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Ad Hominem Is a Fallacy, Not an Argument

Here’s a letter to my insistent correspondent Nolan McKinney:

Mr. McKinney:

Of all the countless fallacious arguments for protectionism, none is more illogical than the one that you offer in your e-mail today – namely, that because “Secretary Wilbur Ross is a successful businessman his understanding of trade [is] rich and reliable” while my and other “ivory tower professors’” understanding of trade “is shallow, not very trustworthy.”

Forget that if you really wish to determine the merits of protectionism on the basis of just how successful are the business people who support it, I can trump (!) you by pointing to a businessman who is far more successful than Ross (or Trump) yet who opposes protectionism.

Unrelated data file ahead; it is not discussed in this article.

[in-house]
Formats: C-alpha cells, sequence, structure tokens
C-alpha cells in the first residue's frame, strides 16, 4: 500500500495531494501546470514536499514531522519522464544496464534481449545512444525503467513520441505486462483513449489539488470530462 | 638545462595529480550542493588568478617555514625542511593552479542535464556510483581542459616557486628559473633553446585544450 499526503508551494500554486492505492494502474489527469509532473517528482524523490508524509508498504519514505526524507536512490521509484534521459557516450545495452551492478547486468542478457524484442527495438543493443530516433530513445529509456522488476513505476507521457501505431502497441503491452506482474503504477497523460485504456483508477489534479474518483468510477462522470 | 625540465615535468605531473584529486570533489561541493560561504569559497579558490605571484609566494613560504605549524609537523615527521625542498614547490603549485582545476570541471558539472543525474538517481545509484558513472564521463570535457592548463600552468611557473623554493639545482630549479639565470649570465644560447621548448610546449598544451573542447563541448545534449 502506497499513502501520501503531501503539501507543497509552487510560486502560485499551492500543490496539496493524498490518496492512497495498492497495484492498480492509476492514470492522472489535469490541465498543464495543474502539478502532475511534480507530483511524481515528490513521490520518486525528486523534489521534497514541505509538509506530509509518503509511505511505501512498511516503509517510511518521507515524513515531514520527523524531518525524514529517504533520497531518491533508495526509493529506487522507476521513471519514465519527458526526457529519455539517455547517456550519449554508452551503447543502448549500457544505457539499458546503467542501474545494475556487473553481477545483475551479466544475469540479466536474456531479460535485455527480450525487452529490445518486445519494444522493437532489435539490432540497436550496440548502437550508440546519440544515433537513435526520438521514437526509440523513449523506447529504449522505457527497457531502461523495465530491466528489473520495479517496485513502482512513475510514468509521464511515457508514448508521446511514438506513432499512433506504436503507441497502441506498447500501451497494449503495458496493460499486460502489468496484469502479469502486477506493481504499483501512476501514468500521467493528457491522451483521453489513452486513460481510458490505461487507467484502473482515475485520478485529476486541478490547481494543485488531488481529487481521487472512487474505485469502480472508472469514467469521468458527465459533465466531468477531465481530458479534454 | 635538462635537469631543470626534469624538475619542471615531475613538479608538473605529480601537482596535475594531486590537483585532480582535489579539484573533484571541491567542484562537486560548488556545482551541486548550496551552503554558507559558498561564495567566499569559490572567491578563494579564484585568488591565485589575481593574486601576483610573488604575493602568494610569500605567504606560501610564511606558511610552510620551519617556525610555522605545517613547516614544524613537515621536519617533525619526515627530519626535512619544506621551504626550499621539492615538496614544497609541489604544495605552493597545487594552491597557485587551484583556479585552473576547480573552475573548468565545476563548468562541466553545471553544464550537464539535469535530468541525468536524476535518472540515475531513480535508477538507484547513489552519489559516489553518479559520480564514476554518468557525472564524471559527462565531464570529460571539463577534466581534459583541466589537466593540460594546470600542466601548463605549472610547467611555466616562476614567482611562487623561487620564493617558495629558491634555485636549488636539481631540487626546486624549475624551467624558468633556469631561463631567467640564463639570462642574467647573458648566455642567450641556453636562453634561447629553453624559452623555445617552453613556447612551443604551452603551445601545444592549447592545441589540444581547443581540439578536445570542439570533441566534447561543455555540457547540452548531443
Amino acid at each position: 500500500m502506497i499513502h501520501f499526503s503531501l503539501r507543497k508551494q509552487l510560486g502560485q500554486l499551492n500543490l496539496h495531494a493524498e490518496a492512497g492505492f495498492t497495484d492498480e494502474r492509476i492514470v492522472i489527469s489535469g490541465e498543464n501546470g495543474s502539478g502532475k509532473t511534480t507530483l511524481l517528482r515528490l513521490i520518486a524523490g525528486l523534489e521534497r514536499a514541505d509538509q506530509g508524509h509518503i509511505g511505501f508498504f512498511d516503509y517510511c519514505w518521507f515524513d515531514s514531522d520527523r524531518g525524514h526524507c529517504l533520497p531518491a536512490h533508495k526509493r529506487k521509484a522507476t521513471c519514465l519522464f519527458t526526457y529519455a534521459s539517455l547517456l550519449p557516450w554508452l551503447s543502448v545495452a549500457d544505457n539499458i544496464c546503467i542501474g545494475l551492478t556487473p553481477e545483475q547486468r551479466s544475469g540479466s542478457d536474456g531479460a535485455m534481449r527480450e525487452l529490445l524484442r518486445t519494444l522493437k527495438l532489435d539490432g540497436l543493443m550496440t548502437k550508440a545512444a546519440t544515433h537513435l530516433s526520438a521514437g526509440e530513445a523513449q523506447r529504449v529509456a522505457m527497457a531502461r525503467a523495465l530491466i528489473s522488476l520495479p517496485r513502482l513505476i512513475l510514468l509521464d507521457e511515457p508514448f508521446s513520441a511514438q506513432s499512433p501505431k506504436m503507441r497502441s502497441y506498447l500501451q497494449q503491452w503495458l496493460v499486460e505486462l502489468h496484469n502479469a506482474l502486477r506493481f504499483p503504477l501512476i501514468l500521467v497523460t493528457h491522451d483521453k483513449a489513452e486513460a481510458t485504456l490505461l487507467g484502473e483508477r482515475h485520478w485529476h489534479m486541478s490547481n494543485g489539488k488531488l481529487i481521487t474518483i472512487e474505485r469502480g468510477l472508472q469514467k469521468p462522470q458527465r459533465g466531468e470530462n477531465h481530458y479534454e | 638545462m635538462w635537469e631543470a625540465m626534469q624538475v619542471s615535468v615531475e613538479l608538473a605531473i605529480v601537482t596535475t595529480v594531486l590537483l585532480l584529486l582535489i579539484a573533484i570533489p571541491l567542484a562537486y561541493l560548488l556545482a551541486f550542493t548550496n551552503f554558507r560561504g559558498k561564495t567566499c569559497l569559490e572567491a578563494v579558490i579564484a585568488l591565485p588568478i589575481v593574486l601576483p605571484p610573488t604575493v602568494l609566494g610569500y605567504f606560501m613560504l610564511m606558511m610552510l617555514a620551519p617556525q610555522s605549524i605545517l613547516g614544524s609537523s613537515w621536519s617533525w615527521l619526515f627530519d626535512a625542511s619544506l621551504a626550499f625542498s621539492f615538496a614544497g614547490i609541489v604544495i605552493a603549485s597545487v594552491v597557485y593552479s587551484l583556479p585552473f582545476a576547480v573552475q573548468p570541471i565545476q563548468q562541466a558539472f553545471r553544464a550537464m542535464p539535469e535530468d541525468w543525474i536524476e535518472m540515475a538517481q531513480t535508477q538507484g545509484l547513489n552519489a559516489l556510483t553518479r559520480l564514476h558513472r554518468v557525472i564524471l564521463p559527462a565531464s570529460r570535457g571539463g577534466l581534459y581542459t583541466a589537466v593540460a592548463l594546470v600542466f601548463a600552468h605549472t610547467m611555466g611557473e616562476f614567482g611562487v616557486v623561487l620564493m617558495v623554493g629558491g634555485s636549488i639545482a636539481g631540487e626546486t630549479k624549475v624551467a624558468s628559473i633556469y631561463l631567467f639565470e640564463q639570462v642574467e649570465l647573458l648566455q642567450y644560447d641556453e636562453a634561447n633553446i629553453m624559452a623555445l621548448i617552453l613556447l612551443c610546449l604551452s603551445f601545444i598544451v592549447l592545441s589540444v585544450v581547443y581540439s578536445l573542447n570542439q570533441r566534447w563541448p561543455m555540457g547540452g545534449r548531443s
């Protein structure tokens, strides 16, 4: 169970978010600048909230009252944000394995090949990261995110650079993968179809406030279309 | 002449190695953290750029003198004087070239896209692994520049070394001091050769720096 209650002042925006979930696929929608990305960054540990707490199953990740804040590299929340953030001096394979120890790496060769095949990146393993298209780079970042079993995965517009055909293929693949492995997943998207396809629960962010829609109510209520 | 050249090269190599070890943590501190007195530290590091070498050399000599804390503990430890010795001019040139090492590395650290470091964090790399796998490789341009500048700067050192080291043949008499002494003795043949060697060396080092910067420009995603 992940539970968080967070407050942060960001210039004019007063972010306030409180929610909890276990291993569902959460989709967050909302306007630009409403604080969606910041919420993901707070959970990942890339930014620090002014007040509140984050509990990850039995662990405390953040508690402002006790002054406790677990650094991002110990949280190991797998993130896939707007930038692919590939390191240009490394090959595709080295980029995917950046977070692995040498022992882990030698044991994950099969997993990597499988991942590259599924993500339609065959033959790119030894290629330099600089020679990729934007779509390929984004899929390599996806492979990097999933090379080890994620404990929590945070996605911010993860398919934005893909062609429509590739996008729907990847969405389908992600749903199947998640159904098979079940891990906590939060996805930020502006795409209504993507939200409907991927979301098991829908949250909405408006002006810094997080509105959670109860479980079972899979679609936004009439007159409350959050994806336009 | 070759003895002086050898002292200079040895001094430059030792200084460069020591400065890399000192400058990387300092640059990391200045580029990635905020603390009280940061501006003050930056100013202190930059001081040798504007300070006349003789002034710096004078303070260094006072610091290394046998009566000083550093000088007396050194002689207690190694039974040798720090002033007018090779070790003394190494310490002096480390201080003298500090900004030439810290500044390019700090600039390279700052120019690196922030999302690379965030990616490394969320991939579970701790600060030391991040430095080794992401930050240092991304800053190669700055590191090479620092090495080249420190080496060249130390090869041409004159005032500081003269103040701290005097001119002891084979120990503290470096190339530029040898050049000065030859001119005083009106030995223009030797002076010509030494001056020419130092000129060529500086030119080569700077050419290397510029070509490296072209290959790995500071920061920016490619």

But any such ‘my business person is bigger than your business person’ game is childish.  Let’s not play it.  Instead, I note simply that to argue that protectionism is good for the country because a successful businessman (especially one, such as Ross, whose fortune itself was swelled by tariffs) supports it is no more logical than to argue that burglary is good for the country because a successful burglar supports it.

Donald J. Boudreaux
Professor of Economics
Martha and Nelson Getchell Chair for the Study of Free Market Capitalism at the Mercatus Center
George Mason University
Fairfax, VA  22030